<p>People don’t want to pay for updated versions of Windows. &nbsp;They don’t want to buy things in the Windows Store. &nbsp;Exactly how is Microsoft supposed to monetize Windows and pay for ongoing development and support? &nbsp;Is Office and Azure supposed to just bankroll the rest of the company?&nbsp;</p>
    <p>I expect my comments will not be well-received.</p>

    • 217

      18 January, 2017 - 4:22 pm

      <blockquote><em><a href="#37543">In reply to </a><a href="../../../users/Chris_Kez">Chris_Kez</a><a href="#37543">:</a></em></blockquote>
      <p>I don’t disagree with you, I just wish those of us who paid for Pro versions and up would be excluded.&nbsp;</p>

      • 1377

        Premium Member
        18 January, 2017 - 7:35 pm

        <p><em><a href="#37551">In reply to </a><a href="../../../users/dcdevito">dcdevito</a><a href="#37551">:</a></em></p>
        <p>Pro SKU is becoming the Sucker SKU. More expensive than Home, no longer many additional features.</p>

    • 180

      18 January, 2017 - 6:52 pm

      <blockquote><em><a href="#37543">In reply to </a><a href="../../../users/Chris_Kez">Chris_Kez</a><a href="#37543">:</a></em></blockquote>
      <p>Short answer: yes, yes they are. Businesses still pay for Windows, server, CALs… Windows remains something of a cash cow, just not in the consumer space. Microsoft needs to consider Windows for consumers an investment in familiarity for those who are in offices. And FFS, at least get the ads out of the Professional SKUs of Windows.</p>

    • 1377

      Premium Member
      18 January, 2017 - 7:34 pm

      <p><em><a href="#37543">In reply to </a><a href="../../../users/Chris_Kez">Chris_Kez</a><a href="#37543">:</a></em></p>
      <blockquote><em>. . . on the web, completely surrounded by advertising . . .<br /></em></blockquote>
      <p>AdBlock Pro. Others too. However, more than a few sites now check whether one’s using an ad blocker and display popups asking visitors to disable their ad blockers. That’s driven me to using Lynx along with GUI browsers for reading text.</p>

      • 5234

        19 January, 2017 - 9:16 am

        <blockquote><em><a href="#37594">In reply to </a><a href="../../../users/hrlngrv">hrlngrv</a><a href="#37594">:</a></em></blockquote>
        <p>AdBlock Pro blocks ads to websites but will take "protection" money to allow them through. &nbsp;The kicker is, they let ANYONE through that bankrolled them.</p>
        <p>Original AdBlock only takes money from users that donate.</p>

    • 314

      20 January, 2017 - 9:17 am

      <blockquote><em><a href="#37543">In reply to </a><a href="../../../users/Chris_Kez">Chris_Kez</a><a href="#37543">:</a></em></blockquote>
      <p>Yes, I can blame them. No consumer loves using Windows and enjoys the experience. This is another step in pushing consumers away from using Microsoft products and services.&nbsp;</p>
      <p>When anyone asks me to recommend some type of tech product to them, Microsoft is never in the conversation. And move like this make sure they never will be.</p>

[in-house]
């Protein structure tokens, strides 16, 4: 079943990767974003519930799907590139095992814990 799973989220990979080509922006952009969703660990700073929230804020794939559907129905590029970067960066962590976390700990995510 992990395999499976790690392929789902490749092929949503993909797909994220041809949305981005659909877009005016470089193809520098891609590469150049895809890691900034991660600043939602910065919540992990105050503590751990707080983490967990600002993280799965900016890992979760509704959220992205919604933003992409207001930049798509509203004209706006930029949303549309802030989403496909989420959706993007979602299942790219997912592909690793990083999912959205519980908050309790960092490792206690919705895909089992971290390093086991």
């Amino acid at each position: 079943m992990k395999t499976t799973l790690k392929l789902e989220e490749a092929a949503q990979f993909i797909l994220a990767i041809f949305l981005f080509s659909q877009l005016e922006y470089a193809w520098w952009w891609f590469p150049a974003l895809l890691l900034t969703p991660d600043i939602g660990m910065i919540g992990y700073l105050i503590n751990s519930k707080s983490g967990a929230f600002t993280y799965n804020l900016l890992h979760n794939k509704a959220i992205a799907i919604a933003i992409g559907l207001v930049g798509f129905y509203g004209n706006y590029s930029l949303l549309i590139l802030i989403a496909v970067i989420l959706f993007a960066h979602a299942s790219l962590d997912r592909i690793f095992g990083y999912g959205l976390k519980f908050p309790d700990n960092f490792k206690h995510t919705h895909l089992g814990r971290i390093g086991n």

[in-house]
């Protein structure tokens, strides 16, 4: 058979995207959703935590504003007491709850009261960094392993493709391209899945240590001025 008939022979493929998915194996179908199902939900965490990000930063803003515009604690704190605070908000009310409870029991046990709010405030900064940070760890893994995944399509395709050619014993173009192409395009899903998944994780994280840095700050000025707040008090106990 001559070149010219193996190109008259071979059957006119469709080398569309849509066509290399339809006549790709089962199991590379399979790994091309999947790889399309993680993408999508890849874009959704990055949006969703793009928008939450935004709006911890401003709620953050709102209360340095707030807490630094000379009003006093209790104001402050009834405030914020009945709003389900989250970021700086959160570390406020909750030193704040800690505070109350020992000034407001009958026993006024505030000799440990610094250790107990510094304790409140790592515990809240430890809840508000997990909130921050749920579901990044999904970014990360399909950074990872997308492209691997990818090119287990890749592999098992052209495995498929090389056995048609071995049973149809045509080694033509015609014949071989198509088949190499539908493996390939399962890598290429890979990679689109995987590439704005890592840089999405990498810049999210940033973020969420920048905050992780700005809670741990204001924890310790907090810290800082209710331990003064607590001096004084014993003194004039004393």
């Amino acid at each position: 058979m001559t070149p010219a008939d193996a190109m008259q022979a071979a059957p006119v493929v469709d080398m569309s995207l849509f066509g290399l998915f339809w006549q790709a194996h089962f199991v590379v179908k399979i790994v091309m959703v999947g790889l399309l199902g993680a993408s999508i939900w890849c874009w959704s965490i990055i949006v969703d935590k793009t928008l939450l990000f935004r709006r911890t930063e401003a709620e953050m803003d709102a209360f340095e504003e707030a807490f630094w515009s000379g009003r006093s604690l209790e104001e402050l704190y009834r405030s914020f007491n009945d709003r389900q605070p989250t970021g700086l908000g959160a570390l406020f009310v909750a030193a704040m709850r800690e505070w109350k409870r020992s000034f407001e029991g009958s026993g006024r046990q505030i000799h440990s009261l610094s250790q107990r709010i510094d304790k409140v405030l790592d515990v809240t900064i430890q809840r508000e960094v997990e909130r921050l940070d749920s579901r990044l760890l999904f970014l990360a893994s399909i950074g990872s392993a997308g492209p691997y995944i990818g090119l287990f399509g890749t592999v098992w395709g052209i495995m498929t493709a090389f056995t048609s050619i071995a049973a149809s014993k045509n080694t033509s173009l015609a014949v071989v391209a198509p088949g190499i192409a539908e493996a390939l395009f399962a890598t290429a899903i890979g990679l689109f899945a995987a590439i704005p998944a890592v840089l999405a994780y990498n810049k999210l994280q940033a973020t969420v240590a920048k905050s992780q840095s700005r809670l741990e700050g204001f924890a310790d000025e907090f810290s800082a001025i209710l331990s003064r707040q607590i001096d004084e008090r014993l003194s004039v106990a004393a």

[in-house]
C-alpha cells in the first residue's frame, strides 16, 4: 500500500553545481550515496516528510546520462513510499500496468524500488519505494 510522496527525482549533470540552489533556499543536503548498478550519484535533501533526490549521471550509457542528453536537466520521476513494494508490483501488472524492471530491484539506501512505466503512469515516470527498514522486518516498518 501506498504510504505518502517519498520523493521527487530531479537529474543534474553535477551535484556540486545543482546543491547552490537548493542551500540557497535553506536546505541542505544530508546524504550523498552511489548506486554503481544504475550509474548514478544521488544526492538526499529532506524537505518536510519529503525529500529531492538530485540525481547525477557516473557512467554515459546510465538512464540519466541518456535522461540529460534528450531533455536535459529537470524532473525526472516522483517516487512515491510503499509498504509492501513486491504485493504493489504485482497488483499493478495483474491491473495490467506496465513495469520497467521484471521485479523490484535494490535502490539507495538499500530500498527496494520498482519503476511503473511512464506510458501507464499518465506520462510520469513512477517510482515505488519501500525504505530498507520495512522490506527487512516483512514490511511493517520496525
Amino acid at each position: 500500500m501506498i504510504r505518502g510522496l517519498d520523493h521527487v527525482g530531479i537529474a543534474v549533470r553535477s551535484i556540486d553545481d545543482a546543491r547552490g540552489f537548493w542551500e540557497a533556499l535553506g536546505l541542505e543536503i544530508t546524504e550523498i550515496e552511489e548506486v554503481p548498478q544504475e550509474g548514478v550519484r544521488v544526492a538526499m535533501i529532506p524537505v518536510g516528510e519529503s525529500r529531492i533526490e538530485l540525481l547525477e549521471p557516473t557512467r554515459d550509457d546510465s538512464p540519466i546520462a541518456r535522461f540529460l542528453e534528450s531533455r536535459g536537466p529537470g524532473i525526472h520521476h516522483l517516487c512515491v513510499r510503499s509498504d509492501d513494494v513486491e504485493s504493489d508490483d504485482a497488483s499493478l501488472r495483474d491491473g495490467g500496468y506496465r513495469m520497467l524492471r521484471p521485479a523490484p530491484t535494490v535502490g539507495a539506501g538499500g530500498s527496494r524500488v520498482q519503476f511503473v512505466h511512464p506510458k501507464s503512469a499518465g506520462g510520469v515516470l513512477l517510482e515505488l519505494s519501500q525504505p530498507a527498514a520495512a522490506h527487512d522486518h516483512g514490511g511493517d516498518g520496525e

• 1309

    18 January, 2017 - 4:01 pm

    <p>At some point we are going to have to pay for the ad free experience.</p>

    • 1377

      Premium Member
      18 January, 2017 - 7:20 pm

      <p><em><a href="#37546">In reply to </a><a href="../../../users/jamesrufer">jamesrufer</a><a href="#37546">:</a></em></p>
      <p>No doubt the ad-free experience will require a subscription.</p>

      • 1294

        19 January, 2017 - 7:23 am

        <blockquote><em><a href="#37591">In reply to </a><a href="../../../users/hrlngrv">hrlngrv</a><a href="#37591">:</a></em></blockquote>
        <p>Well, no matter how fancy and basic the UI of windows is 10, the heart of windows still is, and remain being a registry. &nbsp; It’s just a matter of time before someone finds the correct entries to turn off advertisement manually.</p>

  • 217

    18 January, 2017 - 4:21 pm

    <p>This should only apply for Windows Home edition on a free upgrade. Anyone who paid for Win10 Pro and up should be excluded from this. I really don’t want to go back to Linux, I was just getting comfy in Win10</p>

  • 9963

    18 January, 2017 - 4:42 pm

    <p>Making us pay for windows 10 and then include ads is a bit rich.</p>
    <p>I payed for windows 7 and upgraded to windows 10 during the free upgrade period, essentially doing Microsoft a favour in the process.</p>
    <p>They shouldn’t spam my computer.&nbsp;</p>

  • 5027

    18 January, 2017 - 5:04 pm

    <p>It is thought of as Suggestions, not Ad’s in my opinion, and it can be turned off quite easy. &nbsp;I have not seen a single "ad" in Windows on any of my Windows 10 computers so far , I assume because I turn off "Suggested apps"&nbsp;</p>

    • 5577

      19 January, 2017 - 1:52 am

      <blockquote><em><a href="#37562">In reply to </a><a href="../../../users/JudaZuk">JudaZuk</a><a href="#37562">:</a></em></blockquote>
      <p>Head in sand much?</p>
      <p>Who is to say it will stay only this way? The tendency is clear. And yes they are ads.</p>

    • 5485

      19 January, 2017 - 3:01 am

      <blockquote><em><a href="#37562">In reply to </a><a href="../../../users/JudaZuk">JudaZuk</a><a href="#37562">:</a></em></blockquote>
      <p>All Ads are suggestions. If a company suggests you to buy something directly or indirectly its an&nbsp;Ad. If you parent does the same, its a simple suggestion.</p>

    • 5534

      19 January, 2017 - 2:11 pm